Kids know vegetables can be scary, but rarely are edible roots out to get someone. In this whimsical mock-horror tale, carrots nearly frighten the whiskers off Jasper Rabbit, an interloper at Crackenhopper Field. Jasper loves carrots, especially those "free for the taking." He pulls some in the morning, yanks out a few in the afternoon, and comes again at night to rip out more. Reynolds builds delicious suspense with succinct language that allows understatements to be fully exploited in Brown's hilarious illustrations. The cartoon pictures, executed in pencil and then digitally colored, are in various shades of gray and serve as a perfectly gloomy backdrop for the vegetables' eerie orange on each page. "Jasper couldn't get enough carrots … / … until they started following him." The plot intensifies as Jasper not only begins to hear the veggies nearby, but also begins to see them everywhere. Initially, young readers will wonder if this is all a product of Jasper's imagination. Was it a few snarling carrots or just some bathing items peeking out from behind the shower curtain? The ending truly satisfies both readers and the book's characters alike. And a lesson on greed goes down like honey instead of a forkful of spinach. Serve this superbly designed title to all who relish slightly scary stories. (Picture book. 4-7)
School Library Journal
PreS-Gr 2—Jasper Rabbit's craving for carrots is insatiable. He raids Crackenhopper Field several times a day, and his manner shows no regard for the vegetables' feelings. He "pulled," "yanked," and "ripped" them out before greedily gorging. Everything changes when he senses that he is being followed. Carrots seem to be "creeping" up on him everywhere he goes. Jasper's eyes play tricks on him (or do they?), as he sees the veggies' menacing reflections in the bathroom mirror, silhouettes on the bedroom wall, shapes on the shelves in the shed. Brown's panels-bordered in black, drawn in pencil, and digitally composed and colored-cleverly combine the mood of film noir with the low-tech look of early children's television staging for an aesthetic that is atmospheric, but not overwhelming. The scenes are rendered in black, white, and gray-except for the carrots and the objects that stand in for them when Jasper does his double takes: these are all orange. Panels in varying sizes and multiple perspectives keep pace with Reynolds's tongue-in-cheek narrative as Jasper solves his problem by building a fortress, complete with an alligator-filled moat, around the offending plants. Little does he know that the carrots are cheering on the other side of the fence at the success of their plan to keep the herbivore out. This age-appropriate horror story takes children's fears seriously and then offers them an escape through genuine comic relief. Contrast this with the equally hilarious moat and bunnies in Candace Fleming's Muncha! Muncha! Muncha! (Atheneum, 2002).—Wendy Lukehart, Washington DC Public Library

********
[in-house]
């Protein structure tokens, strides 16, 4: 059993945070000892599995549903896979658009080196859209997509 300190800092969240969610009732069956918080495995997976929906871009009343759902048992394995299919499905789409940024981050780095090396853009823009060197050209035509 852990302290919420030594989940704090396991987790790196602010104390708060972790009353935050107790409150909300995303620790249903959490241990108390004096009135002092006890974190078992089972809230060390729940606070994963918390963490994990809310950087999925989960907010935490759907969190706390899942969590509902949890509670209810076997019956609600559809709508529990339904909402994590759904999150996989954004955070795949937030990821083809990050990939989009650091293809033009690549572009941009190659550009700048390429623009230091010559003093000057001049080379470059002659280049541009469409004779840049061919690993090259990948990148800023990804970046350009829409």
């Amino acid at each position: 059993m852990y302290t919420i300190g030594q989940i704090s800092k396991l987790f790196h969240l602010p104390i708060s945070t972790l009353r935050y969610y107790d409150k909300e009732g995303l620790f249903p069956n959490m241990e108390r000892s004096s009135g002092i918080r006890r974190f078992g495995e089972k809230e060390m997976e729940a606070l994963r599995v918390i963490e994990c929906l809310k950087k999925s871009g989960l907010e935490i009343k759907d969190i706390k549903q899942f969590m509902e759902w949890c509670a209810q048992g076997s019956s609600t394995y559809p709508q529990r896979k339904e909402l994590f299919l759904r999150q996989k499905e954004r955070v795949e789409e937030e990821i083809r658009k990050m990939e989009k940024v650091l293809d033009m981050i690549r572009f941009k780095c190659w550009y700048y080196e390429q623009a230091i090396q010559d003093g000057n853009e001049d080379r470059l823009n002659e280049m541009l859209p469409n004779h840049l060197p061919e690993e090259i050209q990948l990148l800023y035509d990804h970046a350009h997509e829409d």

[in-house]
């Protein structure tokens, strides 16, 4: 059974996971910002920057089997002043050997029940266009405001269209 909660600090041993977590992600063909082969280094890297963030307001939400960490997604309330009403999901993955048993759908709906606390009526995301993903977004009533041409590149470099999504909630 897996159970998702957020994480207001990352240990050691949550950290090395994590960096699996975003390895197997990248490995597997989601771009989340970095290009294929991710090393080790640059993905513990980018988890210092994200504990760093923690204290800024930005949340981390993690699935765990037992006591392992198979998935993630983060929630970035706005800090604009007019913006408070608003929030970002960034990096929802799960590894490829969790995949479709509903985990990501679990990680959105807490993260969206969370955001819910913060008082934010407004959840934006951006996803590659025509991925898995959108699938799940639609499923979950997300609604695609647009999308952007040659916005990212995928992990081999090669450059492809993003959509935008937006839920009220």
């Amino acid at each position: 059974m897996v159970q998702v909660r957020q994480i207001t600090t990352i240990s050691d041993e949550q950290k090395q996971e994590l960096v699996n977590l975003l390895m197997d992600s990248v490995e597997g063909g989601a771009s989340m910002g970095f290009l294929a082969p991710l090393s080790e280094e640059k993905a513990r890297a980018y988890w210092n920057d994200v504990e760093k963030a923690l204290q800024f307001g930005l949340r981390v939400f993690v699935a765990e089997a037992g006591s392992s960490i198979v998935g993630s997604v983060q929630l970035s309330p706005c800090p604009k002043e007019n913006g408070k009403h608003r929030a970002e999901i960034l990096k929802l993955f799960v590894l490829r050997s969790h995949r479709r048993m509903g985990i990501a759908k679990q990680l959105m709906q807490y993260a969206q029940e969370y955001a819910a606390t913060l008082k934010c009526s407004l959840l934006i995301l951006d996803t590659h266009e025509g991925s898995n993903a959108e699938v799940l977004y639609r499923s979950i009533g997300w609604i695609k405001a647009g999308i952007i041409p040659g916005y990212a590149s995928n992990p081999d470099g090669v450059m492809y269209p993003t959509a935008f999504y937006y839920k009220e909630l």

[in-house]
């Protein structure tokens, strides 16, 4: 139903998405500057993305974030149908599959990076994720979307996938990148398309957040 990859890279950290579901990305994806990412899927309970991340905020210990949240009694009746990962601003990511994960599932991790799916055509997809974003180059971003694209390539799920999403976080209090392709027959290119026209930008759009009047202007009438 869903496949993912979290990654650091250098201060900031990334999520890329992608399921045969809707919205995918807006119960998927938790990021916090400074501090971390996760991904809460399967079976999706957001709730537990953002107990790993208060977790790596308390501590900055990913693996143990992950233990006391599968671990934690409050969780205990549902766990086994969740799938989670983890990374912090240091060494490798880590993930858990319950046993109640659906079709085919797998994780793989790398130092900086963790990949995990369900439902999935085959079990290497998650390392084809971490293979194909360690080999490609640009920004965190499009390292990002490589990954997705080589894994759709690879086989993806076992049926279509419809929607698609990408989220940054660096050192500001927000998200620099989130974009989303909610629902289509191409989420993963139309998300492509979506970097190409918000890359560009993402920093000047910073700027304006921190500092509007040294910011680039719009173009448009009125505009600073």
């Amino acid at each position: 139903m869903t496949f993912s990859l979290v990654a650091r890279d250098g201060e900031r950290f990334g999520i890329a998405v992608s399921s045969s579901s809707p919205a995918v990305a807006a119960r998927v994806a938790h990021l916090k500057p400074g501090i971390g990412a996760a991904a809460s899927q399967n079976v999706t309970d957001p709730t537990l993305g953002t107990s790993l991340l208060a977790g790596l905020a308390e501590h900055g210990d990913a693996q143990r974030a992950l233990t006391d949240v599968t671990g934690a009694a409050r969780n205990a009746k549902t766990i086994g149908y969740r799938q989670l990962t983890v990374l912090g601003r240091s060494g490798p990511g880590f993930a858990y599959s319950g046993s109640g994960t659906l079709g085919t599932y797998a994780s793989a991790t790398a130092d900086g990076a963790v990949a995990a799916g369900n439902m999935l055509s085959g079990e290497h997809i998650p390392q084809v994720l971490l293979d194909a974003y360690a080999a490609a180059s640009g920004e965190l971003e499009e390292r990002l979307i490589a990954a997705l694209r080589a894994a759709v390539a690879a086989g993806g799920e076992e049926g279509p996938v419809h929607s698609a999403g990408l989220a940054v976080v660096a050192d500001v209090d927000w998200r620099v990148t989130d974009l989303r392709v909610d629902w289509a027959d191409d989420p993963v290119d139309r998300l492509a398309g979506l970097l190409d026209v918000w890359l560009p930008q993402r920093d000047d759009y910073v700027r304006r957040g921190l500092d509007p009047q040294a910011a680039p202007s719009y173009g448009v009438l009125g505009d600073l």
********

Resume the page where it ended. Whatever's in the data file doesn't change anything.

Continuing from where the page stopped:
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Product Details

  • ISBN-13: 9781442402973
  • Publisher: Simon & Schuster Books For Young Readers
  • Publication date: 8/21/2012
  • Pages: 40
  • Sales rank: 45,828
  • Age range: 4 - 8 Years
  • Product dimensions: 9.40 (w) x 12.12 (h) x 0.40 (d)

Meet the Author

Aaron Reynolds isn’t scared of carrots, but he’s terrified of black olives. He’s the author of many books for kids, including Superhero School, Chicks and Salsa, and the Joey Fly, Private Eye graphic novel series. His books have been featured on the Henson Productions national television show, Between the Lions, and nominated for many awards including the 2010 Edgar Allen Poe Mystery Award and the Monarch Kid’s Choice Award. He lives in Chicago with his wife, two kids, and four neurotic cats. You can visit Aaron at

Peter Brown is the author of Children Make Terrible Pets and the critically acclaimed artist of Chowder and Flight of the Dodo. He is a graduate of the Art Center College of Design in Pasedena, California, and he lives in Brooklyn, New York. Visit Peter at

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Customer Reviews

Average Rating 5
( 2 )
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Sort by: Showing all of 2 Customer Reviews
  • Posted August 21, 2012

    What is the scariest vegetable of all time? Broccoli? Rutabaga

    What is the scariest vegetable of all time? Broccoli? Rutabaga? Black
    olives, perhaps? Kids have been debating this question for centuries.
    If you asked Jasper Rabbit, however, he would tell you that you’re
    barking up the wrong produce aisle. Everyone knows that the scariest
    vegetable of all time is any vegetable that follows you home. At least
    everyone knows this who has read Creepy Carrots! Creepy Carrots!
    chronicles the harrowing journey of Jasper Rabbit, a young bunny whose
    greed for carrots proves to be his own undoing. Jasper loves carrots.
    He can’t get enough of them, especially the ones from Crackenhopper
    field. But one day, as Jasper is about to help himself to another
    snack, he hears it – “The soft . . . sinister . . . tunktunktunk of
    carrots creeping.” From there it goes from bad to worse. Paranoid
    Jasper sees the creeping carrots everywhere: in his bathtub, in the
    garden shed and even in his bedroom at night. Or does he? Every time
    a grown up enters the picture it seems that Jasper is just suffering
    from an overactive imagination. There’s nothing to be worried about or
    so it seems. Is Jasper crazy or are the vegetables really out to get
    him? That is the sheer joy of reading Creepy Carrots! It keeps you
    guessing until the very satisfying end. Reynolds’ tight text coupled
    with Brown’s ominous black and white (and orange) drawings strike the
    perfect almost spooky tone for 4-8 year olds. It’s sure to entertain
    any kids who love a little moody mystery in their picture books.
    Brown’s illustrations of the carrots are certainly creepy, but probably
    not genuinely scary except to the most sensitive of younger kids. The
    exaggerated camera angles and shadowy drawings contrast nicely with the
    soft, cuddly images of Jasper, creating what feels like a
    tongue-in-cheek Twilight Zone for kids. Speaking of which, fans of this
    book will also want to check out Peter Brown’s Vimeo video, the Creepy
    Carrots Zone, which chronicles the old movies and TV shows Brown watched
    to nail the right look for Jasper’s tale. Guess what, Peter? It
    worked. Not only is this book a blast, but it would make a great read
    for parents who want an entertaining excuse to talk about their child’s
    fears, greed or even the impact we have on the environment. But for
    those who are simply looking for a playful story with cool visuals,
    Creepy Carrots! does not disappoint.

    4 out of 4 people found this review helpful.

    Was this review helpful? Yes  No   Report this review
  • Anonymous

    Posted October 24, 2012

    No text was provided for this review.